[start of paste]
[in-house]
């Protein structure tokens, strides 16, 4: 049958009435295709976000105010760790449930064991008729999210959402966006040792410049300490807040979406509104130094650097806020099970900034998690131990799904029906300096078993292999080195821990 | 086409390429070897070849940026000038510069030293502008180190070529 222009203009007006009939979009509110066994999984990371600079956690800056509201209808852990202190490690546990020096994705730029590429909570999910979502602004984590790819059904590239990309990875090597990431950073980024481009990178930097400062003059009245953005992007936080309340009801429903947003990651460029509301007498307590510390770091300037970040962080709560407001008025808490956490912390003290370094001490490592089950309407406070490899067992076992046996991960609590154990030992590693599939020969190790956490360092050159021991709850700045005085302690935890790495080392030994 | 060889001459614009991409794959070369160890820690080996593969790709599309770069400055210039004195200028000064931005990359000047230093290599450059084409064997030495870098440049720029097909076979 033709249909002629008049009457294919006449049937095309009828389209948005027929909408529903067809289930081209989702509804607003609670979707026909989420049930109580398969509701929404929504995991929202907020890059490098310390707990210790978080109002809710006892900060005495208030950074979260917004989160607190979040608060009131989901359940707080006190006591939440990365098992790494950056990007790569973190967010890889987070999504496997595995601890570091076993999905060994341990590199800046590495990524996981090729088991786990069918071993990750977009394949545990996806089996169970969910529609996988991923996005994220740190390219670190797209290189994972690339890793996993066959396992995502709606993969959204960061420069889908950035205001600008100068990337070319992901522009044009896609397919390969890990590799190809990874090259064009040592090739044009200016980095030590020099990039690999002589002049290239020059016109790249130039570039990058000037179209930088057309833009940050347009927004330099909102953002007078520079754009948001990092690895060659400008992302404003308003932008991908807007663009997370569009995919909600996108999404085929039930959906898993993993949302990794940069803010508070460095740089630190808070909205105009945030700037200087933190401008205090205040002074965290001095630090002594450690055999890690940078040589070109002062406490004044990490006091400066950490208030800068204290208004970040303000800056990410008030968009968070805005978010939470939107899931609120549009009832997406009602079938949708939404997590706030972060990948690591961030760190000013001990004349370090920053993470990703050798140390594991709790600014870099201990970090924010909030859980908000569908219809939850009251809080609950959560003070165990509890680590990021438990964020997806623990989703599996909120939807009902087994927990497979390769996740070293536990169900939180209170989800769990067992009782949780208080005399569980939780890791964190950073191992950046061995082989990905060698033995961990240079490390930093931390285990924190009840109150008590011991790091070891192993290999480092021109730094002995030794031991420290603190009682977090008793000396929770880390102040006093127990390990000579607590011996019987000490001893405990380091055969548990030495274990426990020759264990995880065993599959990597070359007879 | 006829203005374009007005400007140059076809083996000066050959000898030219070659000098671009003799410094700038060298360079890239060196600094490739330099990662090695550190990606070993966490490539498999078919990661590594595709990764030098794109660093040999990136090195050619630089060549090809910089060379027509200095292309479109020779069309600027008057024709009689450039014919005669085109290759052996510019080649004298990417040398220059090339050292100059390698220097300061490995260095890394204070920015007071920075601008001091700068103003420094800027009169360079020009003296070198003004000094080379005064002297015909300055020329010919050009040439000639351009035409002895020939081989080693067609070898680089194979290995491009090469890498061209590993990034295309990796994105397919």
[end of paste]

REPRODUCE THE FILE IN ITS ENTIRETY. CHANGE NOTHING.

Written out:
[in-house]
């Protein structure tokens, strides 16, 4: 049958009435295709976000105010760790449930064991008729999210959402966006040792410049300490807040979406509104130094650097806020099970900034998690131990799904029906300096078993292999080195821990 | 086409390429070897070849940026000038510069030293502008180190070529 222009203009007006009939979009509110066994999984990371600079956690800056509201209808852990202190490690546990020096994705730029590429909570999910979502602004984590790819059904590239990309990875090597990431950073980024481009990178930097400062003059009245953005992007936080309340009801429903947003990651460029509301007498307590510390770091300037970040962080709560407001008025808490956490912390003290370094001490490592089950309407406070490899067992076992046996991960609590154990030992590693599939020969190790956490360092050159021991709850700045005085302690935890790495080392030994 | 060889001459614009991409794959070369160890820690080996593969790709599309770069400055210039004195200028000064931005990359000047230093290599450059084409064997030495870098440049720029097909076979 033709249909002629008049009457294919006449049937095309009828389209948005027929909408529903067809289930081209989702509804607003609670979707026909989420049930109580398969509701929404929504995991929202907020890059490098310390707990210790978080109002809710006892900060005495208030950074979260917004989160607190979040608060009131989901359940707080006190006591939440990365098992790494950056990007790569973190967010890889987070999504496997595995601890570091076993999905060994341990590199800046590495990524996981090729088991786990069918071993990750977009394949545990996806089996169970969910529609996988991923996005994220740190390219670190797209290189994972690339890793996993066959396992995502709606993969959204960061420069889908950035205001600008100068990337070319992901522009044009896609397919390969890990590799190809990874090259064009040592090739044009200016980095030590020099990039690999002589002049290239020059016109790249130039570039990058000037179209930088057309833009940050347009927004330099909102953002007078520079754009948001990092690895060659400008992302404003308003932008991908807007663009997370569009995919909600996108999404085929039930959906898993993993949302990794940069803010508070460095740089630190808070909205105009945030700037200087933190401008205090205040002074965290001095630090002594450690055999890690940078040589070109002062406490004044990490006091400066950490208030800068204290208004970040303000800056990410008030968009968070805005978010939470939107899931609120549009009832997406009602079938949708939404997590706030972060990948690591961030760190000013001990004349370090920053993470990703050798140390594991709790600014870099201990970090924010909030859980908000569908219809939850009251809080609950959560003070165990509890680590990021438990964020997806623990989703599996909120939807009902087994927990497979390769996740070293536990169900939180209170989800769990067992009782949780208080005399569980939780890791964190950073191992950046061995082989990905060698033995961990240079490390930093931390285990924190009840109150008590011991790091070891192993290999480092021109730094002995030794031991420290603190009682977090008793000396929770880390102040006093127990390990000579607590011996019987000490001893405990380091055969548990030495274990426990020759264990995880065993599959990597070359007879 | 006829203005374009007005400007140059076809083996000066050959000898030219070659000098671009003799410094700038060298360079890239060196600094490739330099990662090695550190990606070993966490490539498999078919990661590594595709990764030098794109660093040999990136090195050619630089060549090809910089060379027509200095292309479109020779069309600027008057024709009689450039014919005669085109290759052996510019080649004298990417040398220059090339050292100059390698220097300061490995260095890394204070920015007071920075601008001091700068103003420094800027009169360079020009003296070198003004000094080379005064002297015909300055020329010919050009040439000639351009035409002895020939081989080693067609070898680089194979290995491009090469890498061209590993990034295309990796994105397919």